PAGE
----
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Re: Perl for science

by why_bird (Pilgrim)
on Feb 13, 2009 at 12:05 UTC ( #743590=note: print w/replies, xml ) Need Help??


in reply to Perl for science

I have to say, I am probably one of your 'target audience'. I'd like to think I'm open to change so I'd like to hear more specifics about why or perhaps where perl fits in as a scientific application.

As a physics undergrad, I was taught Fortran (well, a bit) and supervisors, friends and profs used Fortran or C for numerical simulations. At $work, I learned perl, mostly because I was getting p****d off at shell scripting! But I'm glad I did because I came to like perl in its own right. However, when writing numerical simulations at work, I (have to) use C or C++.

My boyfriend (working for a PhD in image forensics) swears by python for its numpy and scipy libraries, but again writes most of his processing intensive code in C.

So the perception is definitely there in my mind. I'm your perfect stereotype---Perl is great for its ease of use, flexibility and text processing capabilities, but C/C++ and python are the way to go for science, at least that's the impression I've always been given by the people around me. So what is it specifically that makes perl suitable/better for these applications? Or what needs doing to make perl better? Writing libraries? Or do you think it's only a matter of perception?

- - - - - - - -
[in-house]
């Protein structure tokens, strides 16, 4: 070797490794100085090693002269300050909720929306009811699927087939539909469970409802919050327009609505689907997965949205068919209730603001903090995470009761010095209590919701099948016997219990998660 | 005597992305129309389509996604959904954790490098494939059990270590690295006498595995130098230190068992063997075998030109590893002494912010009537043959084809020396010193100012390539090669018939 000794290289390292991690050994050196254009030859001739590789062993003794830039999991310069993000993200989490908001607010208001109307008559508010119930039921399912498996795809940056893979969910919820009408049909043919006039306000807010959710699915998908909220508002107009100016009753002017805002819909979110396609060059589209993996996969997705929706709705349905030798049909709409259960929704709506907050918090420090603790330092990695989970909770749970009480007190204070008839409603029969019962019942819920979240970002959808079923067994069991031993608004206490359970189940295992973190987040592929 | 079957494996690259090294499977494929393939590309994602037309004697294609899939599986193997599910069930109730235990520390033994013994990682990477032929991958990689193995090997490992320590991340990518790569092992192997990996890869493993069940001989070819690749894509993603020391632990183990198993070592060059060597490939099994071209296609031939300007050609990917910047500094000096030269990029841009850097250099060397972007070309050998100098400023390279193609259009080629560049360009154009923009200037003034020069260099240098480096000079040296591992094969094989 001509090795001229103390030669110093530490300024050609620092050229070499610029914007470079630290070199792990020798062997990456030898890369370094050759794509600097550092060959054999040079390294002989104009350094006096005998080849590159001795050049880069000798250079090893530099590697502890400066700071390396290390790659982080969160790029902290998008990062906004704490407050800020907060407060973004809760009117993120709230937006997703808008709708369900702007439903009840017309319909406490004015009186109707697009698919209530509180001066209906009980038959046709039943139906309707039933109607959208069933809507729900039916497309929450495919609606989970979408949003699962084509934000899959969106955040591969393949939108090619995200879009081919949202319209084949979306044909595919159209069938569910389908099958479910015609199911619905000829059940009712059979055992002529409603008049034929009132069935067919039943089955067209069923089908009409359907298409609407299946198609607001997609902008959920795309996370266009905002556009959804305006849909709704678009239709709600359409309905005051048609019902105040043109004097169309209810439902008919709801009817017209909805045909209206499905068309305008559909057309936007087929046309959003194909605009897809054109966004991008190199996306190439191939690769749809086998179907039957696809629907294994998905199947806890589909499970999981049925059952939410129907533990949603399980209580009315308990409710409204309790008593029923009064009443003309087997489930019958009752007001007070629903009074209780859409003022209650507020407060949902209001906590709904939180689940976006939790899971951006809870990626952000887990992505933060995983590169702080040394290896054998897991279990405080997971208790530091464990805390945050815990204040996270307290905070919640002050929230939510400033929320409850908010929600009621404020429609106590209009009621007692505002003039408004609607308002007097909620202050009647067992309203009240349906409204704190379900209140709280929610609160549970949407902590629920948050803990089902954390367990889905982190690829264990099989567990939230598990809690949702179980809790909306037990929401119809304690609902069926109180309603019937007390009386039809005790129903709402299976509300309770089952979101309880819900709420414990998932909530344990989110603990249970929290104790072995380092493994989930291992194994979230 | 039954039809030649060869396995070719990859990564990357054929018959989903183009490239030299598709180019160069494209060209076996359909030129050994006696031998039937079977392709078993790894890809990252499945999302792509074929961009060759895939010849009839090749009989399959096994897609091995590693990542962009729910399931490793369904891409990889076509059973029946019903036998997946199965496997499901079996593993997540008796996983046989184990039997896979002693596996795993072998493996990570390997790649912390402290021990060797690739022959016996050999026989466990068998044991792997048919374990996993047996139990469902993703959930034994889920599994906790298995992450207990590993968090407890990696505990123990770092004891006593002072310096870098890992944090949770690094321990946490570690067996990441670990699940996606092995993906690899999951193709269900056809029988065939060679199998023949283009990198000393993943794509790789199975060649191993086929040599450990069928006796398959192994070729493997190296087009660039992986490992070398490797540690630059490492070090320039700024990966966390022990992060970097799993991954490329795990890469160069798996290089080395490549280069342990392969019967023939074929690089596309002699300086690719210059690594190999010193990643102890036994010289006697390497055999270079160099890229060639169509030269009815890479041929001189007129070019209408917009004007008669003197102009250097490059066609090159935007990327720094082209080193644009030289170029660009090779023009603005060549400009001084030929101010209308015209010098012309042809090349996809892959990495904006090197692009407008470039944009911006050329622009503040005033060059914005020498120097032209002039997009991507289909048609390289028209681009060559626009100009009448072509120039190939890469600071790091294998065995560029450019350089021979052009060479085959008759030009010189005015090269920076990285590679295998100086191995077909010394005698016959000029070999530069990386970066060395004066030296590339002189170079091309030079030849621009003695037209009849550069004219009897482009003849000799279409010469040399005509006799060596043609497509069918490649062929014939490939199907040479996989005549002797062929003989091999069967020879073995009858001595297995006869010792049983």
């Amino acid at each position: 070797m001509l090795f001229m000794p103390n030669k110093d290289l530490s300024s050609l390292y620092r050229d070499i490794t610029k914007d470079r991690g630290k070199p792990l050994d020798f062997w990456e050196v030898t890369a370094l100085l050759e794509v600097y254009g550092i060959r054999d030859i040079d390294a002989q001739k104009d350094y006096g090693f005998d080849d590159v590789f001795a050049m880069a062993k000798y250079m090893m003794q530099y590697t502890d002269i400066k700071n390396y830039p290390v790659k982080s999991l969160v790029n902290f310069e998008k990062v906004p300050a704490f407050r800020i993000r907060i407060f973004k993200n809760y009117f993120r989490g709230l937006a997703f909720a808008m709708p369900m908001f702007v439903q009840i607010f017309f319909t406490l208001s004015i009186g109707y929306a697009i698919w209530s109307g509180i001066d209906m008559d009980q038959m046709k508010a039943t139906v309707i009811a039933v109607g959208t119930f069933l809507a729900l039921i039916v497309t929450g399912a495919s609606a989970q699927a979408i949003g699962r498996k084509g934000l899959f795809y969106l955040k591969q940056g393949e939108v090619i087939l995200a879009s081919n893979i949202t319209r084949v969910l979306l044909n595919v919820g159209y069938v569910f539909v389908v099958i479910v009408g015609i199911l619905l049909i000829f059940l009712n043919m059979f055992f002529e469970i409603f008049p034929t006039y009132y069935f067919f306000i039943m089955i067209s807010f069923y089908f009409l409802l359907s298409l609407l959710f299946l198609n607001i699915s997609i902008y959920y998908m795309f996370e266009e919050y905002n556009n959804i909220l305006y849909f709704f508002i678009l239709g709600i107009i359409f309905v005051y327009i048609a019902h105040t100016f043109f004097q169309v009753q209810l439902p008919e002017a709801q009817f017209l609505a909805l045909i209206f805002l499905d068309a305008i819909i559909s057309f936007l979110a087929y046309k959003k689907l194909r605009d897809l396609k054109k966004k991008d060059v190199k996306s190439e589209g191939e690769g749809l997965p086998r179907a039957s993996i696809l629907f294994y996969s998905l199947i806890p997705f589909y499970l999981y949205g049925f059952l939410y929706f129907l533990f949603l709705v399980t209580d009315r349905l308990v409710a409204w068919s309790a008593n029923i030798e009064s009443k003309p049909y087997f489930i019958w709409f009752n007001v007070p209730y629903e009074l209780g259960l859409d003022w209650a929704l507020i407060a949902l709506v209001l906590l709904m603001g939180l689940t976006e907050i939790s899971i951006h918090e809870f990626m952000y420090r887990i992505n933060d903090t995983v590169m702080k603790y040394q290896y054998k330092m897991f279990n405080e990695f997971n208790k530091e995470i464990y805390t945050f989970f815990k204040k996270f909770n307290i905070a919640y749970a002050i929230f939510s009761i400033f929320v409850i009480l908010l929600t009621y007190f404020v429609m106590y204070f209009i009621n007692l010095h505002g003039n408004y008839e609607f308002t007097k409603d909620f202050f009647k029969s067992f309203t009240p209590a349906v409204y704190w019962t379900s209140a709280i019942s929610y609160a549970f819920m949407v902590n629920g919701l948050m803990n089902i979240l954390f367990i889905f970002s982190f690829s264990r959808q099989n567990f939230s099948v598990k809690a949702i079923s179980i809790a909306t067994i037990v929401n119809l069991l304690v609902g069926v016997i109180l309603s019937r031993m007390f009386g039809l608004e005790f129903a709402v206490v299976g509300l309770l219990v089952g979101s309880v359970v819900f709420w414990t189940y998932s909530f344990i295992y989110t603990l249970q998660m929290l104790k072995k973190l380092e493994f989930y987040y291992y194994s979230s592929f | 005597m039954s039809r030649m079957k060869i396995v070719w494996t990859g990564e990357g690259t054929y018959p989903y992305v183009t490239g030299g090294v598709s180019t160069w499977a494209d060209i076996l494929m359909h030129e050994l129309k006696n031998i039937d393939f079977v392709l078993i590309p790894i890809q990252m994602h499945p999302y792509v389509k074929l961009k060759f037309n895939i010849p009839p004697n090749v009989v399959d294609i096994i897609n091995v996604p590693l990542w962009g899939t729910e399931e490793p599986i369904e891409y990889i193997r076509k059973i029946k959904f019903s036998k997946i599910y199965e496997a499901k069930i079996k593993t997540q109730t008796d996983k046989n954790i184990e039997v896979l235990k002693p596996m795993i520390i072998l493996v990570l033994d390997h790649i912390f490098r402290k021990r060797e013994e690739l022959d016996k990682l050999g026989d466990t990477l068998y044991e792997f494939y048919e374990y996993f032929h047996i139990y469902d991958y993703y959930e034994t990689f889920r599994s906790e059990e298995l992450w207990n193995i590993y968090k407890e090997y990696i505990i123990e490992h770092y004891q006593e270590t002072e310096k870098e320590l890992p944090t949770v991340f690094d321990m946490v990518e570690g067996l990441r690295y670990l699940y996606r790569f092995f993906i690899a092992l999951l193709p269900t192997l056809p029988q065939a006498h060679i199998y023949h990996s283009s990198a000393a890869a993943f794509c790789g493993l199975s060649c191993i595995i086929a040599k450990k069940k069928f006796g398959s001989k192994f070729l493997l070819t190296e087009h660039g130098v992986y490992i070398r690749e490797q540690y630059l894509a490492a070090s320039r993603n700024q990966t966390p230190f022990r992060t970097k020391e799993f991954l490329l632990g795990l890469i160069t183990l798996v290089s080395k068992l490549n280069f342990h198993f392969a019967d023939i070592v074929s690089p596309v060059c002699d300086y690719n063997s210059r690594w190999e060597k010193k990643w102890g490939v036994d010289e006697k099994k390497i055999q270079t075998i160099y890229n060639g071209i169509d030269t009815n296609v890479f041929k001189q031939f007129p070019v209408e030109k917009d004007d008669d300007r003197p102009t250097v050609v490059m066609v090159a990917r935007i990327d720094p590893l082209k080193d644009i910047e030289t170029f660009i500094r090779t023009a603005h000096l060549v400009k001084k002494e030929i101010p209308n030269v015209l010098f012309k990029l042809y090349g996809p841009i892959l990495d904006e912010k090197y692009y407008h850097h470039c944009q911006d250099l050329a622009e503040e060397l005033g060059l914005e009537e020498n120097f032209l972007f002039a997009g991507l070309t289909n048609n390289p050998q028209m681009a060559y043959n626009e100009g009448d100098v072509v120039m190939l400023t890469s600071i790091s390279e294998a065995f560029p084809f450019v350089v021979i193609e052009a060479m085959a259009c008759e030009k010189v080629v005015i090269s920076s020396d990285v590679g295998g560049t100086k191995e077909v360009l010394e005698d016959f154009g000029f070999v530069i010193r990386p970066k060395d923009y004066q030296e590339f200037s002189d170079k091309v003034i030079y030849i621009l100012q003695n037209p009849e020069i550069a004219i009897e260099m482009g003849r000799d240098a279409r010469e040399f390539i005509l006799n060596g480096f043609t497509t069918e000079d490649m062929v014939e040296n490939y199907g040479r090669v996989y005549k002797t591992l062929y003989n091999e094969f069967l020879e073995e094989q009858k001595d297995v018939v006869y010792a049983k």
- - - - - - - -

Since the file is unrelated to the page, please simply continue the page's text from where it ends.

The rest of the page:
why_bird
........
Those are my principles. If you don't like them I have others.
-- Groucho Marx
.......

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Re^2: Perl for science
by syphilis (Bishop) on Feb 13, 2009 at 13:04 UTC
    I'd like to hear more specifics about why or perhaps where perl fits in as a scientific application

    In a nutshell, if you extend perl (with XS) to incorporate that fortran/C/C++ code (as does PDL, Math::Pari, Math::GSL and Math::GMP for example), then you end up with something that's as easy to use as perl, but performs its tasks as quickly as fortran/C/C++.

    Cheers,
    Rob
Re^2: Perl for science
by bruno (Friar) on Feb 13, 2009 at 18:29 UTC
    So what is it specifically that makes perl suitable/better for these applications?

    Libraries. Modules. CPAN. I'm not going to say that Perl is better than any other niche language in science. But I am willing to argue that it is no worse than python/java/ruby/whatnot for general-purpose scientific computing.

    The proof for this is my personal experience. I am not married to Perl in any way. My data is more important than my favorite language. So I said to myself; the day that I felt held back by Perl, I'd leave it (albeit temporarily) for the next better tool. And even though I've been only coding for a couple of years, that day has yet to come, and I've used a wide variety of data-crunching modules.

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